Warewulf vs xCAT for Torque-based environment of 20 nodes on CentOS

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Vince Forgetta

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Apr 7, 2015, 3:09:53 PM4/7/15
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Hi,

I am quite keen on using Warewulf on a 20 node cluster I admin, but also came across xCAT. From my limited comparisons, by reading the tutorials on how to deploy these two systems, Warewulf seems more straightforward (Warewulf: http://www.admin-magazine.com/HPC/Articles/Warewulf-Cluster-Manager-Master-and-Compute-Nodes [multiple parts], and xCAT: http://sumavi.com/books/xcat-administrators-guide), whereas xCAT seems to have more features and better documentation (?). My intention is to use one of these to deploy and manage a cluster running Torque.  Optionally, I would also like to manage 4 additional nodes with SSH login and Rstudio server for data analysis. All nodes are connected to a NAS in RAID 10. I would prefer to have IPMI access to all nodes as well, but not required.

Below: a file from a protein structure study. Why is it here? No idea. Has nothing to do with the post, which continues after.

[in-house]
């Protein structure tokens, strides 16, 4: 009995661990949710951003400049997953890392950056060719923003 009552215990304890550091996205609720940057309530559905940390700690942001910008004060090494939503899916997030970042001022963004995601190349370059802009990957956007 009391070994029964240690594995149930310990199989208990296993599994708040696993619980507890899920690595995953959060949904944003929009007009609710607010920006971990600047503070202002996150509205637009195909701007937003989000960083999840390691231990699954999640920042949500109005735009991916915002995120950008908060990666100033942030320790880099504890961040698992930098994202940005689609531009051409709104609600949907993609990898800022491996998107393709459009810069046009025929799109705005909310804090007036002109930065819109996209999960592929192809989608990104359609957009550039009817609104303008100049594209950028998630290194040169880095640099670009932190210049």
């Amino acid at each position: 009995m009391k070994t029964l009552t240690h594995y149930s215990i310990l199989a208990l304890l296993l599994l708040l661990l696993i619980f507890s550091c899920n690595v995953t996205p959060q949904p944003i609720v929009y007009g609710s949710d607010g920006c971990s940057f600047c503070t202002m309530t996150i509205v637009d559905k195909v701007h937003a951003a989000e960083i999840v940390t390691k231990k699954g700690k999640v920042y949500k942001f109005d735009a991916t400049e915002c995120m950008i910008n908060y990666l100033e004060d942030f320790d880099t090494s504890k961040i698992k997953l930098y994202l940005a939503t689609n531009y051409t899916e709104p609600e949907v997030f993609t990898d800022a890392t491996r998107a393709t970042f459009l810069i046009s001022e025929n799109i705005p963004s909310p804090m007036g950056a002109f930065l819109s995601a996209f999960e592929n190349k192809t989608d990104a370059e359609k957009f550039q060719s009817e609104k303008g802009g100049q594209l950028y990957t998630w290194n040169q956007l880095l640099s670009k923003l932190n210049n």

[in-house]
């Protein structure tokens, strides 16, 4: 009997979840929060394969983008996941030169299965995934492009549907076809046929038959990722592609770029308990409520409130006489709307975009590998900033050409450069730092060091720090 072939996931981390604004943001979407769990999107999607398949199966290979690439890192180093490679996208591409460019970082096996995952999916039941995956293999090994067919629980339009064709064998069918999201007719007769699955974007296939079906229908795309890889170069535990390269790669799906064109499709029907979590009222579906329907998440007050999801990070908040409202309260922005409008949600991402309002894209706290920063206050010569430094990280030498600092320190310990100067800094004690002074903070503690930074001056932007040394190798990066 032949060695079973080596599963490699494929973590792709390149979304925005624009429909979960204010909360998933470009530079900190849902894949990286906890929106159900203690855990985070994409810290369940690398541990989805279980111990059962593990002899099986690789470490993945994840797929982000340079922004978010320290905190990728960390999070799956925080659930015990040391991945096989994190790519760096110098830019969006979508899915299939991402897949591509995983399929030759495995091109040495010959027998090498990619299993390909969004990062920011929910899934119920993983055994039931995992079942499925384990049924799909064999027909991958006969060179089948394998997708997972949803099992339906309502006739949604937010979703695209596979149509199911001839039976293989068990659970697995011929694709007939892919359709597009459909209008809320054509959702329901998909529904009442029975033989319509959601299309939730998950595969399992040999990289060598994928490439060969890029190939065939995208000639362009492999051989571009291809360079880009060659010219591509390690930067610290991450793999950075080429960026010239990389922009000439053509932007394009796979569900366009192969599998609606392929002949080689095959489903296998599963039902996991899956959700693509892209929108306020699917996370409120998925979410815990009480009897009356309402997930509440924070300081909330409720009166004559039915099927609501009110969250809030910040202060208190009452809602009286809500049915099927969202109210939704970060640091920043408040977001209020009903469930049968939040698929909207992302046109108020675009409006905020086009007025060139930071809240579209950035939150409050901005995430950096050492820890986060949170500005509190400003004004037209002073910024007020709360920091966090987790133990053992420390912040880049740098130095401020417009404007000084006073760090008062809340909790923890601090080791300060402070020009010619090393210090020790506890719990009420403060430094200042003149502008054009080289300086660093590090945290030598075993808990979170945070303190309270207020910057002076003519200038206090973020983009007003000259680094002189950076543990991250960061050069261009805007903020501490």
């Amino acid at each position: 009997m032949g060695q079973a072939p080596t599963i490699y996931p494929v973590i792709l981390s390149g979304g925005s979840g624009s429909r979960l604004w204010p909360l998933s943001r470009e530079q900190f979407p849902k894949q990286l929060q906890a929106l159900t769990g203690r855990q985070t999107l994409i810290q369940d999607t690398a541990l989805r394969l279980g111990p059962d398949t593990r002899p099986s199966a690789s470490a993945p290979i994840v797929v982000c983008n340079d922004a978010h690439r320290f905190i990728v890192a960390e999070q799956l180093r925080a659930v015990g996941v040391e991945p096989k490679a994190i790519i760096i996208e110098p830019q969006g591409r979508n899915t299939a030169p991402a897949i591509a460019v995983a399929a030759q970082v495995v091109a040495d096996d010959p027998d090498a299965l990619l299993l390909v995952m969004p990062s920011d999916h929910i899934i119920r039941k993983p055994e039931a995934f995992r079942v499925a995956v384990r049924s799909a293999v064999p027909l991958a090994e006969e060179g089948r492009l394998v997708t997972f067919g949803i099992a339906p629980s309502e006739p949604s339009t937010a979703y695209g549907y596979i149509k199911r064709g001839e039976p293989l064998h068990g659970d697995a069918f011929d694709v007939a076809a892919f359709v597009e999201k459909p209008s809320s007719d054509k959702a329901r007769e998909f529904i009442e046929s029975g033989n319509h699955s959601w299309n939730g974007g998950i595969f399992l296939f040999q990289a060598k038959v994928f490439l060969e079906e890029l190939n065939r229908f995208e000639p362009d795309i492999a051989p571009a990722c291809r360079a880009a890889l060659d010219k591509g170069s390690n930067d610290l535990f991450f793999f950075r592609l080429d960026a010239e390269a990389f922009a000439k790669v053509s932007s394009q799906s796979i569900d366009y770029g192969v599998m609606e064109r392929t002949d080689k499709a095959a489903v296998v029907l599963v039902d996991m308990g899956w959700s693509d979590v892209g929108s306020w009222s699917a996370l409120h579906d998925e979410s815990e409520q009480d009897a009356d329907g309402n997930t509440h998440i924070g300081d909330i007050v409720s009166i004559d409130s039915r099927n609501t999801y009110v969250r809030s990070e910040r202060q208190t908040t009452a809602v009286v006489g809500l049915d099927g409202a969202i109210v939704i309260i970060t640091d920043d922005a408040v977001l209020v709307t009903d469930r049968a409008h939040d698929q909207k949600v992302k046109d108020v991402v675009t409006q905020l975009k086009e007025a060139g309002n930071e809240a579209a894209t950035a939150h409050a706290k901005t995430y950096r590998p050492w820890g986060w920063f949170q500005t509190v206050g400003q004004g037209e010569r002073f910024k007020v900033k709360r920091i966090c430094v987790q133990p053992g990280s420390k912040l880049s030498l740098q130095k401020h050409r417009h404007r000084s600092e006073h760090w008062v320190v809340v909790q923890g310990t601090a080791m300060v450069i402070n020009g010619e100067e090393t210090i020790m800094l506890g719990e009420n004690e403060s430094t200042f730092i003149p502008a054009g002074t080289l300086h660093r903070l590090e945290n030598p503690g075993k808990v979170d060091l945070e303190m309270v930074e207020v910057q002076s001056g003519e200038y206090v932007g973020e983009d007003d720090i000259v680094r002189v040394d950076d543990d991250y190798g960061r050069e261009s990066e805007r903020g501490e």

My requirements seem quite simple, so I would assume that Warewulf is a good fit. However, I hesitate making the leap, thinking that xCAT may have crucial feature I will need.

So, is there anyone with experience using these two systems, and would like to share their thoughts?

Thanks in advance for your comments.

Vince 

Gregory M. Kurtzer

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Apr 7, 2015, 5:28:30 PM4/7/15
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Hi Vince,